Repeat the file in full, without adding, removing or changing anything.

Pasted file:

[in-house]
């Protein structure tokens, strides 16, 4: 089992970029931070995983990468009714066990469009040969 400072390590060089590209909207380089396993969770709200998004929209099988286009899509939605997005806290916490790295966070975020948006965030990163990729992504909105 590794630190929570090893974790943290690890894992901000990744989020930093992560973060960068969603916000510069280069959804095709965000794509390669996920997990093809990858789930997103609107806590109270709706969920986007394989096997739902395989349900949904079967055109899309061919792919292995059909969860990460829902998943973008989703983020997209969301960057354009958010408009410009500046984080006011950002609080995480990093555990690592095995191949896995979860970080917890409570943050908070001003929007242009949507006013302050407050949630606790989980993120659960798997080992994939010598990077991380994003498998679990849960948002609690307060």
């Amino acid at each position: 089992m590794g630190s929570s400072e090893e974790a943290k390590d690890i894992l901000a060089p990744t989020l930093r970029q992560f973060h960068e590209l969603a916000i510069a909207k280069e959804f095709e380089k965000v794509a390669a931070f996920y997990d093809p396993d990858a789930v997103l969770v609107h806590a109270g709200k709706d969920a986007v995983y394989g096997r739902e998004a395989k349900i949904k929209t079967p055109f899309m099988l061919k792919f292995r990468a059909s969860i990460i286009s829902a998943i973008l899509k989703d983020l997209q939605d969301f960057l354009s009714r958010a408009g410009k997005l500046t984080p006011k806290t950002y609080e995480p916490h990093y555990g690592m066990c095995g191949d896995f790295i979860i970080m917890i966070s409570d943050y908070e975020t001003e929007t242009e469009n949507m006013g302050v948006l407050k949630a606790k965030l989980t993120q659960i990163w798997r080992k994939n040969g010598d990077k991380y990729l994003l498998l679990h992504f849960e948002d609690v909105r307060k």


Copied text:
[in-house]
């Protein structure tokens, strides 16, 4: 089992970029931070995983990468009714066990469009040969 400072390590060089590209909207380089396993969770709200998004929209099988286009899509939605997005806290916490790295966070975020948006965030990163990729992504909105 590794630190929570090893974790943290690890894992901000990744989020930093992560973060960068969603916000510069280069959804095709965000794509390669996920997990093809990858789930997103609107806590109270709706969920986007394989096997739902395989349900949904079967055109899309061919792919292995059909969860990460829902998943973008989703983020997209969301960057354009958010408009410009500046984080006011950002609080995480990093555990690592095995191949896995979860970080917890409570943050908070001003929007242009949507006013302050407050949630606790989980993120659960798997080992994939010598990077991380994003498998679990849960948002609690307060």
């Amino acid at each position: 089992m590794g630190s929570s400072e090893e974790a943290k390590d690890i894992l901000a060089p990744t989020l930093r970029q992560f973060h960068e590209l969603a916000i510069a909207k280069e959804f095709e380089k965000v794509a390669a931070f996920y997990d093809p396993d990858a789930v997103l969770v609107h806590a109270g709200k709706d969920a986007v995983y394989g096997r739902e998004a395989k349900i949904k929209t079967p055109f899309m099988l061919k792919f292995r990468a059909s969860i990460i286009s829902a998943i973008l899509k989703d983020l997209q939605d969301f960057l354009s009714r958010a408009g410009k997005l500046t984080p006011k806290t950002y609080e995480p916490h990093y555990g690592m066990c095995g191949d896995f790295i979860i970080m917890i966070s409570d943050y908070e975020t001003e929007t242009e469009n949507m006013g302050v948006l407050k949630a606790k965030l989980t993120q659960i990163w798997r080992k994939n040969g010598d990077k991380y990729l994003l498998l679990h992504f849960e948002d609690v909105r307060k």